afro french

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Brown Skin in Paris! | Wednesday, July 30th

I took up the challenge of photographing brown skin individuals during all my travels in France.

Afro French people make up a large percentage of the French population.

I am fascinated my brown skin. The dress, the accessories, the hair, the relationships, it all makes me curious.

Black. African. Pigments skin tones. All of us one yet shaped by the regions and countries we call home. I’m fascinated in how they different from city to city and country to country.

French Afro-Cuban twin sisters Ibeyi were one of the clear revelations of 2014. The 19-year-old sister are one of XL Recordings‘ newest signees and with “River,” they introduced their hypnotic blend of hip-hop, electronica, and blues infused with Yoruba prayers and folk songs. Besides singing in Yoruba, which was brought to Cuba by West African slaves, Ibeyi honor their father’s legacy and Afro-Cuban heritage through their percussive production (cajón, batá) and use of live instruments. “River” is dedicated to the goddess Oshun, the mother of the Ibeyi in Santería.

Black in Europe

“Ugh I didn’t like France. French people are racist”“Go to Italy! They’re so friendly and I hear they love black women”“Do Germans even have black people outside of the military?”

It’s something almost every black traveller fathoms before venturing abroad. How will my blackness be perceived in this predominantly non-black space? It’s a valid concern. At best, our otherness might put us on a flattering pedestal. At worst, we might get mistreated. Even traveling to remote areas of the U.S you will find people that stare at you and ask aggravating questions like “Can I touch your hair?”. I certainly wondered about how I’d fare as a black woman before moving to France. 

But this post is really not just about me. Yes I am black. Yes I am in Europe. But that really doesn’t make me special. Because even though only a small percentage of African Americans travel to Europe yearly, there are tens of millions of black people that are already there: Afro-Europeans. 

Black people don’t just live in Africa and the United States. Thanks (but like, no thanks) to colonialism, the African diaspora truly reaches some of the most unlikely corners of the earth. Most African Americans make the mistake of assuming that we are the only group of african descendants living as the underrepresented, mistreated, systematically oppressed minorities in predominantly white spaces. Tell that to the 55 million Afro-Brazilians. Or the millions of black descendants in the UK, Italy, and France.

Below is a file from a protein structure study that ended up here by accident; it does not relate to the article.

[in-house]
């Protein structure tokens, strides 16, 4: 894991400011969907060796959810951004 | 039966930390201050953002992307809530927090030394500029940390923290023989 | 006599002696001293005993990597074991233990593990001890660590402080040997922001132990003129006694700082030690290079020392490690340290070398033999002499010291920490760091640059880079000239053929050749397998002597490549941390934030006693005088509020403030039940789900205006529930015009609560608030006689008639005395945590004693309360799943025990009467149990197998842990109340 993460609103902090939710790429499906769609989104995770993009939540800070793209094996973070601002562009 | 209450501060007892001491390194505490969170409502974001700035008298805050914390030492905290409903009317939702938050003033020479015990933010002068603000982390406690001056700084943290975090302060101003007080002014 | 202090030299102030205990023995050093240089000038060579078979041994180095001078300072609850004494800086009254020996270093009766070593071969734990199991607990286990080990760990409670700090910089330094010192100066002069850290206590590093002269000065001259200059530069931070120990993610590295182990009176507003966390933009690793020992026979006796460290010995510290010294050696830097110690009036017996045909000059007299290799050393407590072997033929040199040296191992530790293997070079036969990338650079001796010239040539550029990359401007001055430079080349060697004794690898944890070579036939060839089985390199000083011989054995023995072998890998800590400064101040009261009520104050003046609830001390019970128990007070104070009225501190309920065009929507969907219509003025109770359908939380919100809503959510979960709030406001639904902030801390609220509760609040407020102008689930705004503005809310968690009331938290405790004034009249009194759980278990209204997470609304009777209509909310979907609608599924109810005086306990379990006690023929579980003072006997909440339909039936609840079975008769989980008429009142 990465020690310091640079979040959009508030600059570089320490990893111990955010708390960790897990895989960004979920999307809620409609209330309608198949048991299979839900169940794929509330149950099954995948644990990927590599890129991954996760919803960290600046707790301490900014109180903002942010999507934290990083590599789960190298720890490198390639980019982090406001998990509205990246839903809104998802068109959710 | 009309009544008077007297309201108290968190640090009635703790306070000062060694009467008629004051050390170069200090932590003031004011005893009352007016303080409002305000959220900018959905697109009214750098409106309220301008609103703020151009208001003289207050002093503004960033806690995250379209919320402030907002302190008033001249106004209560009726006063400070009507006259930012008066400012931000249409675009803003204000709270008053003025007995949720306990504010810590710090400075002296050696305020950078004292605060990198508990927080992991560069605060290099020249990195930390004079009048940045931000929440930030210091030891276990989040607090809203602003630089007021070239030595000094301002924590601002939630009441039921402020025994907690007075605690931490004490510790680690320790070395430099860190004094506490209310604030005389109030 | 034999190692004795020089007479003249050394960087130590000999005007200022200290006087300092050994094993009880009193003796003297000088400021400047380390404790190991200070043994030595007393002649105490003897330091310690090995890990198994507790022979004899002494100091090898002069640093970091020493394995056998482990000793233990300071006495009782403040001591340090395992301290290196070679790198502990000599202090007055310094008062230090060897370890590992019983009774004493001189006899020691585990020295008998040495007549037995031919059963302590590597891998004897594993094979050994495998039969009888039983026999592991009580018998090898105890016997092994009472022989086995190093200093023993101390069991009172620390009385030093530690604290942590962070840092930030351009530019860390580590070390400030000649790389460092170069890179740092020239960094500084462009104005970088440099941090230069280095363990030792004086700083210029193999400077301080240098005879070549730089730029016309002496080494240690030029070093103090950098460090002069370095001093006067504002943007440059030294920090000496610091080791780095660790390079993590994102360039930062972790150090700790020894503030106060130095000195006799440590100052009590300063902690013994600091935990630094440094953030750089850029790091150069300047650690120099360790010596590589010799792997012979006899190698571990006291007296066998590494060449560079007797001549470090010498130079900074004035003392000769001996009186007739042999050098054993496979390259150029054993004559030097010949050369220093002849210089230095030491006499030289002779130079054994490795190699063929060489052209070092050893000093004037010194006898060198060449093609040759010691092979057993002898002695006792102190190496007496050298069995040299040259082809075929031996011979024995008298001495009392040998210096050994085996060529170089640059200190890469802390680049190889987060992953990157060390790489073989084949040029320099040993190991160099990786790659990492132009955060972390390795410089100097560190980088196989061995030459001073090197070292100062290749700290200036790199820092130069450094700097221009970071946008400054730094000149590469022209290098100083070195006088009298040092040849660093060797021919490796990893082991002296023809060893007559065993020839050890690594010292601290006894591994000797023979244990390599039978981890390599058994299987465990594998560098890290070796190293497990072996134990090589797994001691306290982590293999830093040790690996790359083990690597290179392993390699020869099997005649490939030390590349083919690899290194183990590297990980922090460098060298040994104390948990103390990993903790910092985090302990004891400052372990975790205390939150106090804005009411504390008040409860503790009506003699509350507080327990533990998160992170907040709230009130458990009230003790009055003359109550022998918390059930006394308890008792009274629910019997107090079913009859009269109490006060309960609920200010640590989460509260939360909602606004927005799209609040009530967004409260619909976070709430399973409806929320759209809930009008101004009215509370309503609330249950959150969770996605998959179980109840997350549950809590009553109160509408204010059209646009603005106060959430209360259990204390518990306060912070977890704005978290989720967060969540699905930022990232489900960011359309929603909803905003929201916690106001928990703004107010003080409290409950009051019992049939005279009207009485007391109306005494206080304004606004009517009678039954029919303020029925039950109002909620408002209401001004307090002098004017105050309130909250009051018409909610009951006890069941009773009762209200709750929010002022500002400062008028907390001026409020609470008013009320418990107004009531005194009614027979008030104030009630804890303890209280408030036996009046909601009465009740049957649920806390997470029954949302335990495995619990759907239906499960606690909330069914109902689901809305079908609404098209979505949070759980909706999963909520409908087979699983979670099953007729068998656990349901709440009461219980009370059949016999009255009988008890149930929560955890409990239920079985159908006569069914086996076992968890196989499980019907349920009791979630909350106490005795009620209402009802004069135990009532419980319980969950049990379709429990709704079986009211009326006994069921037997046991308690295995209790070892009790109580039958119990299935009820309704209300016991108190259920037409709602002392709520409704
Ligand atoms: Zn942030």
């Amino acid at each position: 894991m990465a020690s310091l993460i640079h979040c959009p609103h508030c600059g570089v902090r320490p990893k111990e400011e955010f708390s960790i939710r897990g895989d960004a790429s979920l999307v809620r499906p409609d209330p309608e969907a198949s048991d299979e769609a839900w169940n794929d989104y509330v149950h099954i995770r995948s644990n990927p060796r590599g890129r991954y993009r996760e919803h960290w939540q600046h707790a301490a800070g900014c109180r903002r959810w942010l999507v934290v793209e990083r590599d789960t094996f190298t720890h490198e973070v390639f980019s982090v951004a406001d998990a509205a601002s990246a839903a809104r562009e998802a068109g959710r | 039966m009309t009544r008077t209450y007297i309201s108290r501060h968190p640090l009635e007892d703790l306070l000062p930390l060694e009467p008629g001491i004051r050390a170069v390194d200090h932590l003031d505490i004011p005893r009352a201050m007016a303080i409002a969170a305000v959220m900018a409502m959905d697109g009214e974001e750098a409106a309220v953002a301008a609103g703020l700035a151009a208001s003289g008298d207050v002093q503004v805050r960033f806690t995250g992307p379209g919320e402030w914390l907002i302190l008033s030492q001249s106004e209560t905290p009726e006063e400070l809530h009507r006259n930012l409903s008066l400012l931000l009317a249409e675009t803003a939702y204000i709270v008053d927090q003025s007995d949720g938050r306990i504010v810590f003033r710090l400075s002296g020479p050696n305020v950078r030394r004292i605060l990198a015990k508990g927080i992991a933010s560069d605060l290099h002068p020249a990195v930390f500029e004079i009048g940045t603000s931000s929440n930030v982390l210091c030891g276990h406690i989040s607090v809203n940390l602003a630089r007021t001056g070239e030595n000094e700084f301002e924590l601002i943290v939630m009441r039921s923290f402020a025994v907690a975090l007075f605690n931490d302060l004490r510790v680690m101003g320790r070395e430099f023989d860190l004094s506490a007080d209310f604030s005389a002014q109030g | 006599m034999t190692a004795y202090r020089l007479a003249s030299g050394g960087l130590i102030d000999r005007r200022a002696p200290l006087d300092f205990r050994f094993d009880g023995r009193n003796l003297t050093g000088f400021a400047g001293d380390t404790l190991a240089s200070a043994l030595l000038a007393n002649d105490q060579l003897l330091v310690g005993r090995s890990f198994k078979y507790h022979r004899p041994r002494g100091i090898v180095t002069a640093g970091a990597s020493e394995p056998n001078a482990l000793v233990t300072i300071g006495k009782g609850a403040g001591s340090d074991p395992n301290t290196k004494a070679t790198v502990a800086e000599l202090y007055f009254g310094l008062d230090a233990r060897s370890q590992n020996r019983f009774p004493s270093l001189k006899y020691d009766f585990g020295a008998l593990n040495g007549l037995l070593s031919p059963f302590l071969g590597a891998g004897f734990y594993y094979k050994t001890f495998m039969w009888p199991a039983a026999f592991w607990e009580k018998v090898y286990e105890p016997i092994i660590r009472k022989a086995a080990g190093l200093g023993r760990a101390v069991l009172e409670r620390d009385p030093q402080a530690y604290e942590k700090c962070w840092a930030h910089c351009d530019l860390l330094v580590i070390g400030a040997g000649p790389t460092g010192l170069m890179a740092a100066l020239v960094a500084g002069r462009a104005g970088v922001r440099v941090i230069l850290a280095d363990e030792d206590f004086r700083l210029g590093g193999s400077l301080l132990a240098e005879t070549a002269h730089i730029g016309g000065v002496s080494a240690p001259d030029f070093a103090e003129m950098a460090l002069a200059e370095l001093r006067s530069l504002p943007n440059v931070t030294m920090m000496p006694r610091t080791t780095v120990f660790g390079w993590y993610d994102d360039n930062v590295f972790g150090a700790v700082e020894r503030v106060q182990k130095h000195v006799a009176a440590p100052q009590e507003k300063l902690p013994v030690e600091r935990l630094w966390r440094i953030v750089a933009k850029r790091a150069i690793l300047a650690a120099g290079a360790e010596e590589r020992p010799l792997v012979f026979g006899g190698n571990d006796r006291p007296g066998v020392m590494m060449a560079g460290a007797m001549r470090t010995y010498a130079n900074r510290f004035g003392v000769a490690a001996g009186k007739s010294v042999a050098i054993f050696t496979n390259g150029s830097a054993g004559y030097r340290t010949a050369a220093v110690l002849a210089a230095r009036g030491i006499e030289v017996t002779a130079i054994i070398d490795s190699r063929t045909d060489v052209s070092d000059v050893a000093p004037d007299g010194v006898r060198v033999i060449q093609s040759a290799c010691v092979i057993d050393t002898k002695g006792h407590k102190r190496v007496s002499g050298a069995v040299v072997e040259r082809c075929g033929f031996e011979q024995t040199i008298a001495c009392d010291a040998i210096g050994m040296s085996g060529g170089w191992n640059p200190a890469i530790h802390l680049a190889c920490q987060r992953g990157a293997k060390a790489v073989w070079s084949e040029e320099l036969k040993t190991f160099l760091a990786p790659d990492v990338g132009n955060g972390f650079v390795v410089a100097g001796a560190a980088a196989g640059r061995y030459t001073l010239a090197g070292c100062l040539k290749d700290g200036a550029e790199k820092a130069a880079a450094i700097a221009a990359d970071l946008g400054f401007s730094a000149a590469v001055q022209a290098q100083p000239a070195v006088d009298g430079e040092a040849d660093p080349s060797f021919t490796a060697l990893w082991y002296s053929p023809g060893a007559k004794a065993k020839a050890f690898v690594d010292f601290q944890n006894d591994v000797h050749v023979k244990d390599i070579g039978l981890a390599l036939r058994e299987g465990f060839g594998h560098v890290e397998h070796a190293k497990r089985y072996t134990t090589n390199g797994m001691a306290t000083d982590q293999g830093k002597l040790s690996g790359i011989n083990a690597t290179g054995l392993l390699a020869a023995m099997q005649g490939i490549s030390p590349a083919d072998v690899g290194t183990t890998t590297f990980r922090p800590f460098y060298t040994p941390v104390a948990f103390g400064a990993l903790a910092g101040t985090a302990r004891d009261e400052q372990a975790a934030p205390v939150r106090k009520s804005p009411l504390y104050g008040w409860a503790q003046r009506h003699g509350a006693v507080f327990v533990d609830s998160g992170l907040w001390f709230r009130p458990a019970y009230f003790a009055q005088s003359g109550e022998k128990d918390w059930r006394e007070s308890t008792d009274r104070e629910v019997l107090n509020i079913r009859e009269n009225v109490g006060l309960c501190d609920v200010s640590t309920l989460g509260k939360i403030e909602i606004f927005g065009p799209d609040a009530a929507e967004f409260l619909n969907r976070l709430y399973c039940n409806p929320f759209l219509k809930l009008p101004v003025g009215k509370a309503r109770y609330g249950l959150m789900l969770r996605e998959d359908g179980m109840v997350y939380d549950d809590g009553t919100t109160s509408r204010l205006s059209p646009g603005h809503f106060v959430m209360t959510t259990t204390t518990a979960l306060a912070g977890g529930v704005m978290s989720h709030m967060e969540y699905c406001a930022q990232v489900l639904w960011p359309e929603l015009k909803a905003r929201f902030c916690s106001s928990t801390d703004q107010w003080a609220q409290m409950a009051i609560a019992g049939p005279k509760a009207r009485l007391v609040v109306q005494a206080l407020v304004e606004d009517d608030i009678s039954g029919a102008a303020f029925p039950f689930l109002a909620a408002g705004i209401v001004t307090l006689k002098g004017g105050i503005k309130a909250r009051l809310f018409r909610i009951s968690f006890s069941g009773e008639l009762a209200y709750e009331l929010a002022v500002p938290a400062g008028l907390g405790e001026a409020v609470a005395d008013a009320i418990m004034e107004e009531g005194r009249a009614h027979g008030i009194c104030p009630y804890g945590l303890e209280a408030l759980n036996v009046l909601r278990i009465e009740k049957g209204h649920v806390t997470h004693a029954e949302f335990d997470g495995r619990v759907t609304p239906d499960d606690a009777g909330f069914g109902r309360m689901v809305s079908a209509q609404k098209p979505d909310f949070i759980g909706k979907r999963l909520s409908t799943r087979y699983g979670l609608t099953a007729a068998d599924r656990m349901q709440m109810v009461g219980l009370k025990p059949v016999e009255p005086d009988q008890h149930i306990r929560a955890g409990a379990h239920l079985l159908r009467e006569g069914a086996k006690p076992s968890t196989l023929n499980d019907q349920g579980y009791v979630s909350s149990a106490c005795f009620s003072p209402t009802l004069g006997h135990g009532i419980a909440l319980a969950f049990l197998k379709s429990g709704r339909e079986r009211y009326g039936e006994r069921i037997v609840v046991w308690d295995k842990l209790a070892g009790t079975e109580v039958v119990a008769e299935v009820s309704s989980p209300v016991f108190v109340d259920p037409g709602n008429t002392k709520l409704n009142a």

But our egocentricism isn’t entirely our fault. I, too, had no idea exactly how many black and brown people lived in Europe until I came here. I assumed based on films, television, and images I had seen growing up that Europe is one homogenous white continent. Full of sameness with very little variation of color or culture (or at least not culture from an ethnic standpoint). It’s the invisible diversity of Europe. In the same way African-Americans lack representation in almost all facets of our society, Afro-Europeans lack it even more. 

I had met a lot of people my first couple of months in France but I still felt something was missing. I yearned to connect with people that were like-minded. People in which I had an inevitable bond with. In short, I needed to make black friends. It sounds silly to some but anyone a part of a minority group in some way (race, sexuality, etc) understands this desire. 

The problem was never the lack of black people, but how to organically make friends with them. Making friends as an adult is not an easy feat. When you’re a kid it’s so easy! All you have to do is say this: 

But how do you tell a random person you think they’re kinda cool and we should hang out in the most platonic way possible without being creepy? 

Several months later and I’ve met friends of friends, connected with random people through social media, and have even joined a Black Expats in Paris meet-up. By speaking with people I’ve gathered quite a few perspectives. 

African Americans are both admired and envied in France. Believe it or not, we have the type of global visibility not afforded to others of the African Diaspora. African Americans are the examples of cool, the creators of pop culture. Our celebrities are their celebrities, our favorite TV shows are their favorites too. African Americans are vocal in periods of inequality and reactionary during times of social injustice. Mike Brown & Trayvon Martin are not only names uttered on American soil. “I Have a Dream” is familiar to all European ears, the “Black Lives Matter” cry has been heard around world and the Civil Rights Movement is a part of their curriculum just as much as ours. In short, the Black American experience has left a definite mark in world history. 

For Black Europeans, however, their history tends to get shoved under the rug. I am not AT ALL an expert on this topic but here is a concise history of European colonization in Africa in my own words. 

**Anndi’s Quick and Over-simplified History on the Conquest of Africa**

In the late 1800s, several European countries such as the UK, France, and Portugal had set up port cities in Africa for trading goods and resources. Everything was cool until this dude named King Leopold II of Belgium was like, “you know what would be awesome? My own territory in the Congo”. So homeboy sliced out a chunk of the Congo for his own PERSONAL benefit, not even in the name of Belgium. The other European powers (UK, France, Italy, Portugal, and Germany) started to freak out and thought, “Damn my ego is super big, how can I make it bigger?”. So they had a meeting in Germany, found a map of Africa, and literally cut the continent apart like slices of pizza. It’s worth mentioning that none of the African countries in question were invited to said pizza party. So NINETY PERCENT of the continent was colonized without permission, MILLIONS of Africans were forced into labor, resources were exploited, men were killed, women were raped, children were maimed, feuding ethnic groups were mixed…all under the guise that they were “saving uncivilized savages from eternal damnation”.